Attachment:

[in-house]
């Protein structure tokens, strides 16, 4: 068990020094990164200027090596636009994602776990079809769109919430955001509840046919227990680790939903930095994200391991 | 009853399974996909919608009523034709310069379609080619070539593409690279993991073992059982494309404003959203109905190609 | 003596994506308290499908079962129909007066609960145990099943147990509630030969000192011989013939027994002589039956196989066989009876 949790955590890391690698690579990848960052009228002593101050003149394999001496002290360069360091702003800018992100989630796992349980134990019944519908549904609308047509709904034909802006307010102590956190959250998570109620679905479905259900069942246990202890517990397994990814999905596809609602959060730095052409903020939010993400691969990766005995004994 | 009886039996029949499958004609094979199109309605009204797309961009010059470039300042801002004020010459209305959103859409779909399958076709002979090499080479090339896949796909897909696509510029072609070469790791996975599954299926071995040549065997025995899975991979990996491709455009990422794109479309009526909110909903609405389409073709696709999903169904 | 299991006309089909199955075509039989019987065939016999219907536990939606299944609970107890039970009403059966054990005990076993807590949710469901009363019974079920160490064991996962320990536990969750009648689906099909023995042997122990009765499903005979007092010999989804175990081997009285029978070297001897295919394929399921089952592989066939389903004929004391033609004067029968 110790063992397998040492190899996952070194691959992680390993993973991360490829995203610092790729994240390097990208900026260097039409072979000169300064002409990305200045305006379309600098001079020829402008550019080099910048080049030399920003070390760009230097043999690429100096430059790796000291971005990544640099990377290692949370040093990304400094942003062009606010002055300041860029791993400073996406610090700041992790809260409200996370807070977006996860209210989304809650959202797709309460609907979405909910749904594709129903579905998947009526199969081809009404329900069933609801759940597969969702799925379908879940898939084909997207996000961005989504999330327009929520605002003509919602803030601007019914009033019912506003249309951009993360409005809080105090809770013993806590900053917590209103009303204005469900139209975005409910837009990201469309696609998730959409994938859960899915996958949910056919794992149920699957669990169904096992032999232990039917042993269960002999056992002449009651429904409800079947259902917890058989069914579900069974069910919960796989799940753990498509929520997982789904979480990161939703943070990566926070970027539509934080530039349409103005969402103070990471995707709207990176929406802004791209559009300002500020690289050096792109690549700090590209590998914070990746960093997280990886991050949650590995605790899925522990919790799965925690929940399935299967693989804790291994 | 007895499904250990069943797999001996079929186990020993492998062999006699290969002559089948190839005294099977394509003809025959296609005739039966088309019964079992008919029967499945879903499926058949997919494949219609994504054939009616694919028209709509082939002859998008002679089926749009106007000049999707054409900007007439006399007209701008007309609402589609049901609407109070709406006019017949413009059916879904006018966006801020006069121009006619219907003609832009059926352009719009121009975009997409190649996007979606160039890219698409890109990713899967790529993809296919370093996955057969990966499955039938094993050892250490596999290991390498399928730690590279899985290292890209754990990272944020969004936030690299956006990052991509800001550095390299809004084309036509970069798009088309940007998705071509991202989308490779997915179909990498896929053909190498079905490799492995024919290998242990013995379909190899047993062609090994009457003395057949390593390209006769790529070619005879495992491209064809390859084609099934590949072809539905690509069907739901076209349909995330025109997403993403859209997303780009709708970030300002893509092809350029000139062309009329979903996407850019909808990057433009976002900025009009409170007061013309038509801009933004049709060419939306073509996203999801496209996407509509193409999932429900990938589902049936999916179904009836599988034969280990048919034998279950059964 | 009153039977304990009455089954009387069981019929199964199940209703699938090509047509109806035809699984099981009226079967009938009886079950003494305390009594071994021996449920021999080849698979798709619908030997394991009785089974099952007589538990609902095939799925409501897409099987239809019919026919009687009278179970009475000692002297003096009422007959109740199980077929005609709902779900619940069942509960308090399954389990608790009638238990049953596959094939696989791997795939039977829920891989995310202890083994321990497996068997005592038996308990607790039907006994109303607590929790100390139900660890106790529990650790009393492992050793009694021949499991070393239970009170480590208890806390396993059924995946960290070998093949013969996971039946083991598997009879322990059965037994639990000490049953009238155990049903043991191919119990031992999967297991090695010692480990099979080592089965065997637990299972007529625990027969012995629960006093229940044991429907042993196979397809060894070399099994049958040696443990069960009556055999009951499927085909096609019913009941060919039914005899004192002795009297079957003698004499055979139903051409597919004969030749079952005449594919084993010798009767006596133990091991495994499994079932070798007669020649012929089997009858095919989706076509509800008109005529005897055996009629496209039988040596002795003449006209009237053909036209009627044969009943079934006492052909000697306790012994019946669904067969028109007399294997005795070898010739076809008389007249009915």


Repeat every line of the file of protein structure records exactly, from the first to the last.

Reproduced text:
[in-house]
């Protein structure tokens, strides 16, 4: 068990020094990164200027090596636009994602776990079809769109919430955001509840046919227990680790939903930095994200391991 | 009853399974996909919608009523034709310069379609080619070539593409690279993991073992059982494309404003959203109905190609 | 003596994506308290499908079962129909007066609960145990099943147990509630030969000192011989013939027994002589039956196989066989009876 949790955590890391690698690579990848960052009228002593101050003149394999001496002290360069360091702003800018992100989630796992349980134990019944519908549904609308047509709904034909802006307010102590956190959250998570109620679905479905259900069942246990202890517990397994990814999905596809609602959060730095052409903020939010993400691969990766005995004994 | 009886039996029949499958004609094979199109309605009204797309961009010059470039300042801002004020010459209305959103859409779909399958076709002979090499080479090339896949796909897909696509510029072609070469790791996975599954299926071995040549065997025995899975991979990996491709455009990422794109479309009526909110909903609405389409073709696709999903169904 | 299991006309089909199955075509039989019987065939016999219907536990939606299944609970107890039970009403059966054990005990076993807590949710469901009363019974079920160490064991996962320990536990969750009648689906099909023995042997122990009765499903005979007092010999989804175990081997009285029978070297001897295919394929399921089952592989066939389903004929004391033609004067029968 110790063992397998040492190899996952070194691959992680390993993973991360490829995203610092790729994240390097990208900026260097039409072979000169300064002409990305200045305006379309600098001079020829402008550019080099910048080049030399920003070390760009230097043999690429100096430059790796000291971005990544640099990377290692949370040093990304400094942003062009606010002055300041860029791993400073996406610090700041992790809260409200996370807070977006996860209210989304809650959202797709309460609907979405909910749904594709129903579905998947009526199969081809009404329900069933609801759940597969969702799925379908879940898939084909997207996000961005989504999330327009929520605002003509919602803030601007019914009033019912506003249309951009993360409005809080105090809770013993806590900053917590209103009303204005469900139209975005409910837009990201469309696609998730959409994938859960899915996958949910056919794992149920699957669990169904096992032999232990039917042993269960002999056992002449009651429904409800079947259902917890058989069914579900069974069910919960796989799940753990498509929520997982789904979480990161939703943070990566926070970027539509934080530039349409103005969402103070990471995707709207990176929406802004791209559009300002500020690289050096792109690549700090590209590998914070990746960093997280990886991050949650590995605790899925522990919790799965925690929940399935299967693989804790291994 | 007895499904250990069943797999001996079929186990020993492998062999006699290969002559089948190839005294099977394509003809025959296609005739039966088309019964079992008919029967499945879903499926058949997919494949219609994504054939009616694919028209709509082939002859998008002679089926749009106007000049999707054409900007007439006399007209701008007309609402589609049901609407109070709406006019017949413009059916879904006018966006801020006069121009006619219907003609832009059926352009719009121009975009997409190649996007979606160039890219698409890109990713899967790529993809296919370093996955057969990966499955039938094993050892250490596999290991390498399928730690590279899985290292890209754990990272944020969004936030690299956006990052991509800001550095390299809004084309036509970069798009088309940007998705071509991202989308490779997915179909990498896929053909190498079905490799492995024919290998242990013995379909190899047993062609090994009457003395057949390593390209006769790529070619005879495992491209064809390859084609099934590949072809539905690509069907739901076209349909995330025109997403993403859209997303780009709708970030300002893509092809350029000139062309009329979903996407850019909808990057433009976002900025009009409170007061013309038509801009933004049709060419939306073509996203999801496209996407509509193409999932429900990938589902049936999916179904009836599988034969280990048919034998279950059964 | 009153039977304990009455089954009387069981019929199964199940209703699938090509047509109806035809699984099981009226079967009938009886079950003494305390009594071994021996449920021999080849698979798709619908030997394991009785089974099952007589538990609902095939799925409501897409099987239809019919026919009687009278179970009475000692002297003096009422007959109740199980077929005609709902779900619940069942509960308090399954389990608790009638238990049953596959094939696989791997795939039977829920891989995310202890083994321990497996068997005592038996308990607790039907006994109303607590929790100390139900660890106790529990650790009393492992050793009694021949499991070393239970009170480590208890806390396993059924995946960290070998093949013969996971039946083991598997009879322990059965037994639990000490049953009238155990049903043991191919119990031992999967297991090695010692480990099979080592089965065997637990299972007529625990027969012995629960006093229940044991429907042993196979397809060894070399099994049958040696443990069960009556055999009951499927085909096609019913009941060919039914005899004192002795009297079957003698004499055979139903051409597919004969030749079952005449594919084993010798009767006596133990091991495994499994079932070798007669020649012929089997009858095919989706076509509800008109005529005897055996009629496209039988040596002795003449006209009237053909036209009627044969009943079934006492052909000697306790012994019946669904067969028109007399294997005795070898010739076809008389007249009915």